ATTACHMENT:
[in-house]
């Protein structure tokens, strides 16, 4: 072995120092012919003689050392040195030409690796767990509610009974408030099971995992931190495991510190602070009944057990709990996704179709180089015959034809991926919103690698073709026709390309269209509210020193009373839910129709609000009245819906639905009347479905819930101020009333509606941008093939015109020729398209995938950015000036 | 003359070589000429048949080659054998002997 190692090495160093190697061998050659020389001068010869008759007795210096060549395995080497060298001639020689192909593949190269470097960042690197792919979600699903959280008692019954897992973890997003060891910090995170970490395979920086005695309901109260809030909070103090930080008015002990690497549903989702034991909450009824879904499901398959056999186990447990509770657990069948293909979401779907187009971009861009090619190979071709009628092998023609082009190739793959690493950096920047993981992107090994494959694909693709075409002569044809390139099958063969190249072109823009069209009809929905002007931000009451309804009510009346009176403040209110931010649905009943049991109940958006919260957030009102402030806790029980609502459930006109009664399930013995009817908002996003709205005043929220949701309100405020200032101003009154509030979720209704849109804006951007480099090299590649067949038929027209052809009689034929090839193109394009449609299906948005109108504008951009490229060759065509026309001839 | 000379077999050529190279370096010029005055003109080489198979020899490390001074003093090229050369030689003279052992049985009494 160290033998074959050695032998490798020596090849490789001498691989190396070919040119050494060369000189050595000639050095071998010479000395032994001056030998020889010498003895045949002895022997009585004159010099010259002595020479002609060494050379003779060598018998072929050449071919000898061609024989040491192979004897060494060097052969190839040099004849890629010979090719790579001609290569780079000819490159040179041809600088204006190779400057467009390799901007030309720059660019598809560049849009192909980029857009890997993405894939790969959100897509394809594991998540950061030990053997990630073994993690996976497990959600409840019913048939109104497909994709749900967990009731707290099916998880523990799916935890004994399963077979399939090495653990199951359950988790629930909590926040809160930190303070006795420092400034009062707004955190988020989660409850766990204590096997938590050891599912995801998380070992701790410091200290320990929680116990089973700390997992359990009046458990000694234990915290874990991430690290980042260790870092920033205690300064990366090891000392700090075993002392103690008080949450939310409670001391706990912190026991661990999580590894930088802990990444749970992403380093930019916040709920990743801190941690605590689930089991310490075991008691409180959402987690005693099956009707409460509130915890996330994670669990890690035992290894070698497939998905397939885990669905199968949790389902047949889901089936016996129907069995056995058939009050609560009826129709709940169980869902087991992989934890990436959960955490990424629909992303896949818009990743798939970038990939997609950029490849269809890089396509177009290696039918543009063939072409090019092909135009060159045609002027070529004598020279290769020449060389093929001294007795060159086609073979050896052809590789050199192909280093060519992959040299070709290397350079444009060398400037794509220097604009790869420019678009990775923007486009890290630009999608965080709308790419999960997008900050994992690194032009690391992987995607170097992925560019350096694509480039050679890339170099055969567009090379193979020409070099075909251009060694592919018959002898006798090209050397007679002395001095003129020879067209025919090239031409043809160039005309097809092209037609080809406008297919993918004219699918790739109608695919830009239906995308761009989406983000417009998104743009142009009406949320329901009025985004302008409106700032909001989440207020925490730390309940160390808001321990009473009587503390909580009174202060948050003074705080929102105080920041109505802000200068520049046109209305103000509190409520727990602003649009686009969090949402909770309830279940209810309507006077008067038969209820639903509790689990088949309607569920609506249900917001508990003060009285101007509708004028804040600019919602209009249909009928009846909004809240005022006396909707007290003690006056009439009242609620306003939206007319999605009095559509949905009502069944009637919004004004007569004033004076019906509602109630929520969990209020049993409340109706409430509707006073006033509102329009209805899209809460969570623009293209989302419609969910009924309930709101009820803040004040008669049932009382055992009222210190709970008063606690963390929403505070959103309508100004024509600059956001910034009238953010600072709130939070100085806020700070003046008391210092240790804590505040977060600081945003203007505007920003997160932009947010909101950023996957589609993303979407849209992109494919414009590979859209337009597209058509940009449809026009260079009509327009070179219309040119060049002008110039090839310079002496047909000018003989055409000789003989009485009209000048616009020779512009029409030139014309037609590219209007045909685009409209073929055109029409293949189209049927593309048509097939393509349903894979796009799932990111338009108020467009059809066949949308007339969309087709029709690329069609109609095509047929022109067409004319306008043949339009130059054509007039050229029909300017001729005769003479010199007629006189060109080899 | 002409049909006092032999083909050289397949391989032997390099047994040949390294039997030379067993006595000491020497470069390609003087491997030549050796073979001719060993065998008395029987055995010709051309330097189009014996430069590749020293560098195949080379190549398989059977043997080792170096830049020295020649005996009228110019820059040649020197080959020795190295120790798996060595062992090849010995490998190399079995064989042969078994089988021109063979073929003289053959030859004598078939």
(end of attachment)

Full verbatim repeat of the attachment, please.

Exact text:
[in-house]
């Protein structure tokens, strides 16, 4: 072995120092012919003689050392040195030409690796767990509610009974408030099971995992931190495991510190602070009944057990709990996704179709180089015959034809991926919103690698073709026709390309269209509210020193009373839910129709609000009245819906639905009347479905819930101020009333509606941008093939015109020729398209995938950015000036 | 003359070589000429048949080659054998002997 190692090495160093190697061998050659020389001068010869008759007795210096060549395995080497060298001639020689192909593949190269470097960042690197792919979600699903959280008692019954897992973890997003060891910090995170970490395979920086005695309901109260809030909070103090930080008015002990690497549903989702034991909450009824879904499901398959056999186990447990509770657990069948293909979401779907187009971009861009090619190979071709009628092998023609082009190739793959690493950096920047993981992107090994494959694909693709075409002569044809390139099958063969190249072109823009069209009809929905002007931000009451309804009510009346009176403040209110931010649905009943049991109940958006919260957030009102402030806790029980609502459930006109009664399930013995009817908002996003709205005043929220949701309100405020200032101003009154509030979720209704849109804006951007480099090299590649067949038929027209052809009689034929090839193109394009449609299906948005109108504008951009490229060759065509026309001839 | 000379077999050529190279370096010029005055003109080489198979020899490390001074003093090229050369030689003279052992049985009494 160290033998074959050695032998490798020596090849490789001498691989190396070919040119050494060369000189050595000639050095071998010479000395032994001056030998020889010498003895045949002895022997009585004159010099010259002595020479002609060494050379003779060598018998072929050449071919000898061609024989040491192979004897060494060097052969190839040099004849890629010979090719790579001609290569780079000819490159040179041809600088204006190779400057467009390799901007030309720059660019598809560049849009192909980029857009890997993405894939790969959100897509394809594991998540950061030990053997990630073994993690996976497990959600409840019913048939109104497909994709749900967990009731707290099916998880523990799916935890004994399963077979399939090495653990199951359950988790629930909590926040809160930190303070006795420092400034009062707004955190988020989660409850766990204590096997938590050891599912995801998380070992701790410091200290320990929680116990089973700390997992359990009046458990000694234990915290874990991430690290980042260790870092920033205690300064990366090891000392700090075993002392103690008080949450939310409670001391706990912190026991661990999580590894930088802990990444749970992403380093930019916040709920990743801190941690605590689930089991310490075991008691409180959402987690005693099956009707409460509130915890996330994670669990890690035992290894070698497939998905397939885990669905199968949790389902047949889901089936016996129907069995056995058939009050609560009826129709709940169980869902087991992989934890990436959960955490990424629909992303896949818009990743798939970038990939997609950029490849269809890089396509177009290696039918543009063939072409090019092909135009060159045609002027070529004598020279290769020449060389093929001294007795060159086609073979050896052809590789050199192909280093060519992959040299070709290397350079444009060398400037794509220097604009790869420019678009990775923007486009890290630009999608965080709308790419999960997008900050994992690194032009690391992987995607170097992925560019350096694509480039050679890339170099055969567009090379193979020409070099075909251009060694592919018959002898006798090209050397007679002395001095003129020879067209025919090239031409043809160039005309097809092209037609080809406008297919993918004219699918790739109608695919830009239906995308761009989406983000417009998104743009142009009406949320329901009025985004302008409106700032909001989440207020925490730390309940160390808001321990009473009587503390909580009174202060948050003074705080929102105080920041109505802000200068520049046109209305103000509190409520727990602003649009686009969090949402909770309830279940209810309507006077008067038969209820639903509790689990088949309607569920609506249900917001508990003060009285101007509708004028804040600019919602209009249909009928009846909004809240005022006396909707007290003690006056009439009242609620306003939206007319999605009095559509949905009502069944009637919004004004007569004033004076019906509602109630929520969990209020049993409340109706409430509707006073006033509102329009209805899209809460969570623009293209989302419609969910009924309930709101009820803040004040008669049932009382055992009222210190709970008063606690963390929403505070959103309508100004024509600059956001910034009238953010600072709130939070100085806020700070003046008391210092240790804590505040977060600081945003203007505007920003997160932009947010909101950023996957589609993303979407849209992109494919414009590979859209337009597209058509940009449809026009260079009509327009070179219309040119060049002008110039090839310079002496047909000018003989055409000789003989009485009209000048616009020779512009029409030139014309037609590219209007045909685009409209073929055109029409293949189209049927593309048509097939393509349903894979796009799932990111338009108020467009059809066949949308007339969309087709029709690329069609109609095509047929022109067409004319306008043949339009130059054509007039050229029909300017001729005769003479010199007629006189060109080899 | 002409049909006092032999083909050289397949391989032997390099047994040949390294039997030379067993006595000491020497470069390609003087491997030549050796073979001719060993065998008395029987055995010709051309330097189009014996430069590749020293560098195949080379190549398989059977043997080792170096830049020295020649005996009228110019820059040649020197080959020795190295120790798996060595062992090849010995490998190399079995064989042969078994089988021109063979073929003289053959030859004598078939």